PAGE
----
Grade Policies

Holistic Grading

Ordinarily, the papers in this course will be graded according to a grading rubric, which is essentially a scoring tool. You will receive a blank copy plus an explanation early in the course, so you know what to aim for.

Rubrics, however, have a built-in problem. They are made for papers which are pretty much OK in most areas, but what about a paper with one major, overshadowing problem?

If I strictly apply the rubric from English 100 to the first case, the student could end up with an 80%. The rubric for our course wants to award 85% to the second student, and most rubrics don’t know what to do with the third.

How I will actually grade

For most papers, I will read them and mark them rather strictly according to the rubric. I do reserve the right, however, to apply the “Dentist’s Office Criterion.” When you are waiting for the dentist, you often pick up a magazine and read an article or two. You are not doing careful marking or criticism, but you do usually end up saying, “That was a pretty good article” or “Wow! That one should never have been printed!” When I run into a paper that is not described very well by a strict rubric score, I will write a narrative explaining the grade and assign a grade that does not match the rubric. I am asking the overall (holistic) question, “Was this any good?” (By the way, this also explains why, when you submit a revised paper and say, “Look! I fixed three commas! Can I have a couple of extra points?” your grade probably will not change.)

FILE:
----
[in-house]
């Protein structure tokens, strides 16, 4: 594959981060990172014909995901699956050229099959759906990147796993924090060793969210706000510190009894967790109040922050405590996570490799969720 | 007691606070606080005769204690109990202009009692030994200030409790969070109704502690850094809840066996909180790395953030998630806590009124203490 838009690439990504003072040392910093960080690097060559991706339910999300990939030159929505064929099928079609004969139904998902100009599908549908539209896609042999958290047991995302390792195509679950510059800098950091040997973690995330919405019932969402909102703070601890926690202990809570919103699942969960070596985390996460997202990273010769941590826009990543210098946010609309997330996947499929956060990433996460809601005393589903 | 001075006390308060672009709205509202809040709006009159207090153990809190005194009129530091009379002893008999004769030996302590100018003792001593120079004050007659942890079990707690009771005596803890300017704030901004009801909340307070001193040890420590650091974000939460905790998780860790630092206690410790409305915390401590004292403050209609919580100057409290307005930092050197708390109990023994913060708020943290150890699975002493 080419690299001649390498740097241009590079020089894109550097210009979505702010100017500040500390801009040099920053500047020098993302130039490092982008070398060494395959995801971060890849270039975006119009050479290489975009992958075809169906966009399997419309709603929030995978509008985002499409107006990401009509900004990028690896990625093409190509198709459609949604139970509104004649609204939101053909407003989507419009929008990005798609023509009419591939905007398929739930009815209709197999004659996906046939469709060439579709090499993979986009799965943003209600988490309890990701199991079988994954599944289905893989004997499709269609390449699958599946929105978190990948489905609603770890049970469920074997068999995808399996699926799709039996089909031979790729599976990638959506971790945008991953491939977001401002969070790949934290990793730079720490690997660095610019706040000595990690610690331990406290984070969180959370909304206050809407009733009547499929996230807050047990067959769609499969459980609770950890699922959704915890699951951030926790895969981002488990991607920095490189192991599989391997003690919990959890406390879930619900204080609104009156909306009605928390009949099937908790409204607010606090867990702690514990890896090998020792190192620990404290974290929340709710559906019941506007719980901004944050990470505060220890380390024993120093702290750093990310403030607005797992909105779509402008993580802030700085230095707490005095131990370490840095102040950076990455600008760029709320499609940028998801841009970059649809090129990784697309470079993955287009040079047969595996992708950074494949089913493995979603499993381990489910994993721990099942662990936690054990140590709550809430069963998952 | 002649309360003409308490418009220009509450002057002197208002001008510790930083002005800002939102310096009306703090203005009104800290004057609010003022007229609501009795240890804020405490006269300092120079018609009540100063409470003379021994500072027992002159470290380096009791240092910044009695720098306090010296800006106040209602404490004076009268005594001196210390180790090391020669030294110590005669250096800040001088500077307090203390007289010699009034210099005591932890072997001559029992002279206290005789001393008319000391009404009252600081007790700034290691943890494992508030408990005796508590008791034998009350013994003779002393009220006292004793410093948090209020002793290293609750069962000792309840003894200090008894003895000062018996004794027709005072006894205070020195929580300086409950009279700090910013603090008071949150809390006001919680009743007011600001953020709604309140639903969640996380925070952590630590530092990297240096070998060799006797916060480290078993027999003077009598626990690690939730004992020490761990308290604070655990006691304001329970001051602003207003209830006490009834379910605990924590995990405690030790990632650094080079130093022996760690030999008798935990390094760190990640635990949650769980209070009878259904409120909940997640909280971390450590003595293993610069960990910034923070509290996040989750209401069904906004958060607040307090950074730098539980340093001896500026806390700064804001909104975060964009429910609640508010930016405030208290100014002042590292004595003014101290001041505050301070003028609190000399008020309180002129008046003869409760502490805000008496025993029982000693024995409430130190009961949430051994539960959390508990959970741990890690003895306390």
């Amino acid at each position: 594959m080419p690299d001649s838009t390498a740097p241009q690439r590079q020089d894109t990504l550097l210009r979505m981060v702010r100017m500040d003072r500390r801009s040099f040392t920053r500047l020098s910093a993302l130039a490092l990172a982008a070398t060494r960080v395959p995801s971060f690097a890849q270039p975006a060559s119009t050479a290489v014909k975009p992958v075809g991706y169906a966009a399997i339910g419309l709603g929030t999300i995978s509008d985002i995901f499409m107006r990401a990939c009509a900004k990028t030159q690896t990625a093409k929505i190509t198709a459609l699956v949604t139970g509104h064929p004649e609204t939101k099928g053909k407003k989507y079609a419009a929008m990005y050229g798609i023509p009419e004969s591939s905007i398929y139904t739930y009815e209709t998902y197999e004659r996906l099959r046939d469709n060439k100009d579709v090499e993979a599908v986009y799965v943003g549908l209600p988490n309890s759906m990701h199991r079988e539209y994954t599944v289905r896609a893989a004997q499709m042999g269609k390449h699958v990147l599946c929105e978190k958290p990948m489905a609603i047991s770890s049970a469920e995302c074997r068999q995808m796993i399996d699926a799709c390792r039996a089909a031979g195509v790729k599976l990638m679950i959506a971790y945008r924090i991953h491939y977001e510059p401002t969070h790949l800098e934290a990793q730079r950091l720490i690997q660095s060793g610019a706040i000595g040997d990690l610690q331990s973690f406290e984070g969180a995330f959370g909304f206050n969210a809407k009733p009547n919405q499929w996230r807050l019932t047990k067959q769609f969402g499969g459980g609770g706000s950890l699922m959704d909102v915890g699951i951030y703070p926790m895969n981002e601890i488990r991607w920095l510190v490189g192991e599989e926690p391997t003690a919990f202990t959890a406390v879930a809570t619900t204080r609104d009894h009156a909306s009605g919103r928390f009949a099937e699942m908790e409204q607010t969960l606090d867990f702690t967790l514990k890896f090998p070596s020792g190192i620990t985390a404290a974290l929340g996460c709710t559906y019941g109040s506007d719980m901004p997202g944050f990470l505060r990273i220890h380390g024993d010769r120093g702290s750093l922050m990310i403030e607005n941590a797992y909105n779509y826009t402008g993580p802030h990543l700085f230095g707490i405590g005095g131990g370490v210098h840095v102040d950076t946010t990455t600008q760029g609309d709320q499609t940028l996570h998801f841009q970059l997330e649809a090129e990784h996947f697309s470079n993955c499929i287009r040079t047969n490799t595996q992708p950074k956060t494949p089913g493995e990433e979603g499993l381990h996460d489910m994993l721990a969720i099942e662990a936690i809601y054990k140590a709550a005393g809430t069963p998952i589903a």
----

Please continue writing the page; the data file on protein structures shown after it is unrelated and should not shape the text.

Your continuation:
The Barrel of Sewage

In the real world, there’s a “barrel of sewage” rule. If you have a barrel of sewage and add a cup of fine French wine, you still have a barrel of sewage. If, on the other hand, you have a barrel of fine French wine and you add a cup of sewage, you now have a barrel of sewage. In the same way, if you have a badly-researched paper that reaches false conclusions, good structure and spelling will not save it. It is still a bad paper. On the other hand, if your facts and conclusions are good and your style is beautiful but you cannot spell, it's a bad paper.

The views and opinions expressed in this page are strictly those of the page author.

The contents of this page have not been reviewed or approved by Ashland University.

Revised 12/26/21 • Page author: Curtis Allen • e-mail: callen@ashland.edu.